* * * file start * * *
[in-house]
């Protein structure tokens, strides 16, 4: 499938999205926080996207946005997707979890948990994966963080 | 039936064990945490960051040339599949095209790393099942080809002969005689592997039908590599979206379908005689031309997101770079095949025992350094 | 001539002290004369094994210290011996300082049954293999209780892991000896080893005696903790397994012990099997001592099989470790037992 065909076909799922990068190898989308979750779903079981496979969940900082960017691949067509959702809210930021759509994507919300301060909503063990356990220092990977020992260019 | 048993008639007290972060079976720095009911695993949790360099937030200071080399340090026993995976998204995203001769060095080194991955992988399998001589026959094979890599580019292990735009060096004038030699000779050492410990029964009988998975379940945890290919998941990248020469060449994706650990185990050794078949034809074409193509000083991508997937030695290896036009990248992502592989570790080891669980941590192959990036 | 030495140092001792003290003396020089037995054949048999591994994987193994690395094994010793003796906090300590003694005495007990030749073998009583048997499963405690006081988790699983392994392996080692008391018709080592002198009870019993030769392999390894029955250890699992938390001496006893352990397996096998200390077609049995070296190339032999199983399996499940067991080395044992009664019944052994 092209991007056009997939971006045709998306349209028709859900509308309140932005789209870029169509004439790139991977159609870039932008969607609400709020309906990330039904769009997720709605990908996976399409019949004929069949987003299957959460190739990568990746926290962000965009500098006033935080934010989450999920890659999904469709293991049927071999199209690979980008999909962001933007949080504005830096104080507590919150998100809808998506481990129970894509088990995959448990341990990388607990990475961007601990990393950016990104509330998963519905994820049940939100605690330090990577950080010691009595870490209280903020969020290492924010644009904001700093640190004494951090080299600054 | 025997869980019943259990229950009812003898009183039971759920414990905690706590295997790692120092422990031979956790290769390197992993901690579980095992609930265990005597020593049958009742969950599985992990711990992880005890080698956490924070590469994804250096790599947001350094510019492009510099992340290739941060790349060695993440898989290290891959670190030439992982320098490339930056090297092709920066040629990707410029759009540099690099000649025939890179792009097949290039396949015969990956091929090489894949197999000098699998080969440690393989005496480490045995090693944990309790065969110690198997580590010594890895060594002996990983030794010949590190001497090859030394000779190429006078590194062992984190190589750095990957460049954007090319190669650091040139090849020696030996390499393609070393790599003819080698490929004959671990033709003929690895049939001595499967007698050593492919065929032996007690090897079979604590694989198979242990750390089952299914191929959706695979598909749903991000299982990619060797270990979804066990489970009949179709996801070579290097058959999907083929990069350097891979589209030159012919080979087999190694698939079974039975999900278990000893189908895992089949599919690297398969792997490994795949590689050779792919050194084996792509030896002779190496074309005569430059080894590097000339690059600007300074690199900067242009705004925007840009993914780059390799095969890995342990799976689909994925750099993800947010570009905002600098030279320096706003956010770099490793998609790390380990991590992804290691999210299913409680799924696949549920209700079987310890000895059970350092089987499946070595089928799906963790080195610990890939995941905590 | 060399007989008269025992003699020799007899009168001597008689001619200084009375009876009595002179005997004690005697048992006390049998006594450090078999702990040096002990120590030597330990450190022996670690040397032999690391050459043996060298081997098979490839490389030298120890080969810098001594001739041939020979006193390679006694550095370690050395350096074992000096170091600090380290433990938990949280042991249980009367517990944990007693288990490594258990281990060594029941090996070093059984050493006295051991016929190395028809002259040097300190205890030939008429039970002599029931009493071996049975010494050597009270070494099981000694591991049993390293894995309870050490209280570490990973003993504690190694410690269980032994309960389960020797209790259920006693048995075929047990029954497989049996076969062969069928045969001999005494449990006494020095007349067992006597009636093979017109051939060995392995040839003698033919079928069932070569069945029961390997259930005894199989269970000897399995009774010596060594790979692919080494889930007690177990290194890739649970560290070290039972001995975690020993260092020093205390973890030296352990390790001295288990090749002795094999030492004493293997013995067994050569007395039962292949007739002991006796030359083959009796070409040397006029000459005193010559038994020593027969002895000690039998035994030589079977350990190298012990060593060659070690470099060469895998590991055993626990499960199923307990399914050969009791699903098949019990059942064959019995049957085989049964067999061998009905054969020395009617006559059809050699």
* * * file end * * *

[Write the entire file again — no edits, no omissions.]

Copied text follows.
[in-house]
């Protein structure tokens, strides 16, 4: 499938999205926080996207946005997707979890948990994966963080 | 039936064990945490960051040339599949095209790393099942080809002969005689592997039908590599979206379908005689031309997101770079095949025992350094 | 001539002290004369094994210290011996300082049954293999209780892991000896080893005696903790397994012990099997001592099989470790037992 065909076909799922990068190898989308979750779903079981496979969940900082960017691949067509959702809210930021759509994507919300301060909503063990356990220092990977020992260019 | 048993008639007290972060079976720095009911695993949790360099937030200071080399340090026993995976998204995203001769060095080194991955992988399998001589026959094979890599580019292990735009060096004038030699000779050492410990029964009988998975379940945890290919998941990248020469060449994706650990185990050794078949034809074409193509000083991508997937030695290896036009990248992502592989570790080891669980941590192959990036 | 030495140092001792003290003396020089037995054949048999591994994987193994690395094994010793003796906090300590003694005495007990030749073998009583048997499963405690006081988790699983392994392996080692008391018709080592002198009870019993030769392999390894029955250890699992938390001496006893352990397996096998200390077609049995070296190339032999199983399996499940067991080395044992009664019944052994 092209991007056009997939971006045709998306349209028709859900509308309140932005789209870029169509004439790139991977159609870039932008969607609400709020309906990330039904769009997720709605990908996976399409019949004929069949987003299957959460190739990568990746926290962000965009500098006033935080934010989450999920890659999904469709293991049927071999199209690979980008999909962001933007949080504005830096104080507590919150998100809808998506481990129970894509088990995959448990341990990388607990990475961007601990990393950016990104509330998963519905994820049940939100605690330090990577950080010691009595870490209280903020969020290492924010644009904001700093640190004494951090080299600054 | 025997869980019943259990229950009812003898009183039971759920414990905690706590295997790692120092422990031979956790290769390197992993901690579980095992609930265990005597020593049958009742969950599985992990711990992880005890080698956490924070590469994804250096790599947001350094510019492009510099992340290739941060790349060695993440898989290290891959670190030439992982320098490339930056090297092709920066040629990707410029759009540099690099000649025939890179792009097949290039396949015969990956091929090489894949197999000098699998080969440690393989005496480490045995090693944990309790065969110690198997580590010594890895060594002996990983030794010949590190001497090859030394000779190429006078590194062992984190190589750095990957460049954007090319190669650091040139090849020696030996390499393609070393790599003819080698490929004959671990033709003929690895049939001595499967007698050593492919065929032996007690090897079979604590694989198979242990750390089952299914191929959706695979598909749903991000299982990619060797270990979804066990489970009949179709996801070579290097058959999907083929990069350097891979589209030159012919080979087999190694698939079974039975999900278990000893189908895992089949599919690297398969792997490994795949590689050779792919050194084996792509030896002779190496074309005569430059080894590097000339690059600007300074690199900067242009705004925007840009993914780059390799095969890995342990799976689909994925750099993800947010570009905002600098030279320096706003956010770099490793998609790390380990991590992804290691999210299913409680799924696949549920209700079987310890000895059970350092089987499946070595089928799906963790080195610990890939995941905590 | 060399007989008269025992003699020799007899009168001597008689001619200084009375009876009595002179005997004690005697048992006390049998006594450090078999702990040096002990120590030597330990450190022996670690040397032999690391050459043996060298081997098979490839490389030298120890080969810098001594001739041939020979006193390679006694550095370690050395350096074992000096170091600090380290433990938990949280042991249980009367517990944990007693288990490594258990281990060594029941090996070093059984050493006295051991016929190395028809002259040097300190205890030939008429039970002599029931009493071996049975010494050597009270070494099981000694591991049993390293894995309870050490209280570490990973003993504690190694410690269980032994309960389960020797209790259920006693048995075929047990029954497989049996076969062969069928045969001999005494449990006494020095007349067992006597009636093979017109051939060995392995040839003698033919079928069932070569069945029961390997259930005894199989269970000897399995009774010596060594790979692919080494889930007690177990290194890739649970560290070290039972001995975690020993260092020093205390973890030296352990390790001295288990090749002795094999030492004493293997013995067994050569007395039962292949007739002991006796030359083959009796070409040397006029000459005193010559038994020593027969002895000690039998035994030589079977350990190298012990060593060659070690470099060469895998590991055993626990499960199923307990399914050969009791699903098949019990059942064959019995049957085989049964067999061998009905054969020395009617006559059809050699």